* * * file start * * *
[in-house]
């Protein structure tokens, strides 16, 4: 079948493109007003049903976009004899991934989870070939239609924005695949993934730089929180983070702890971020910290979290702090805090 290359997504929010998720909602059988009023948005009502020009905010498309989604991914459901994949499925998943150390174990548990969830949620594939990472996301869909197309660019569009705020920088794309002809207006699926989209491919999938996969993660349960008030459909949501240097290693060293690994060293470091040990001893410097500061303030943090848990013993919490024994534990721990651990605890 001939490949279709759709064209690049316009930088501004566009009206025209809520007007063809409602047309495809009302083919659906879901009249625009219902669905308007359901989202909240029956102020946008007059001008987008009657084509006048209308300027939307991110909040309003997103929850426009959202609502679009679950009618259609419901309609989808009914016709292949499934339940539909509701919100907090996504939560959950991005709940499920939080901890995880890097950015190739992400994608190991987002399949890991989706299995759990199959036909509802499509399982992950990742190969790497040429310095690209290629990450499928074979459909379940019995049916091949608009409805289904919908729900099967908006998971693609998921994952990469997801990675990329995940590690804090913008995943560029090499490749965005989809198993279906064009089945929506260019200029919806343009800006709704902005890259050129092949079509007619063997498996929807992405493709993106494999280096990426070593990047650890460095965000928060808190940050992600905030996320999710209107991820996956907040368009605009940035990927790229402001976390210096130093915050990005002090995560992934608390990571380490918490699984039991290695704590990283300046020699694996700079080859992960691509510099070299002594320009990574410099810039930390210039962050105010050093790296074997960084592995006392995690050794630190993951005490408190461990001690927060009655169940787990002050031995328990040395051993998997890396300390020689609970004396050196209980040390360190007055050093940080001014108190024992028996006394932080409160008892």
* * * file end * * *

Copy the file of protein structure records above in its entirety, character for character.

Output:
[in-house]
């Protein structure tokens, strides 16, 4: 079948493109007003049903976009004899991934989870070939239609924005695949993934730089929180983070702890971020910290979290702090805090 290359997504929010998720909602059988009023948005009502020009905010498309989604991914459901994949499925998943150390174990548990969830949620594939990472996301869909197309660019569009705020920088794309002809207006699926989209491919999938996969993660349960008030459909949501240097290693060293690994060293470091040990001893410097500061303030943090848990013993919490024994534990721990651990605890 001939490949279709759709064209690049316009930088501004566009009206025209809520007007063809409602047309495809009302083919659906879901009249625009219902669905308007359901989202909240029956102020946008007059001008987008009657084509006048209308300027939307991110909040309003997103929850426009959202609502679009679950009618259609419901309609989808009914016709292949499934339940539909509701919100907090996504939560959950991005709940499920939080901890995880890097950015190739992400994608190991987002399949890991989706299995759990199959036909509802499509399982992950990742190969790497040429310095690209290629990450499928074979459909379940019995049916091949608009409805289904919908729900099967908006998971693609998921994952990469997801990675990329995940590690804090913008995943560029090499490749965005989809198993279906064009089945929506260019200029919806343009800006709704902005890259050129092949079509007619063997498996929807992405493709993106494999280096990426070593990047650890460095965000928060808190940050992600905030996320999710209107991820996956907040368009605009940035990927790229402001976390210096130093915050990005002090995560992934608390990571380490918490699984039991290695704590990283300046020699694996700079080859992960691509510099070299002594320009990574410099810039930390210039962050105010050093790296074997960084592995006392995690050794630190993951005490408190461990001690927060009655169940787990002050031995328990040395051993998997890396300390020689609970004396050196209980040390360190007055050093940080001014108190024992028996006394932080409160008892």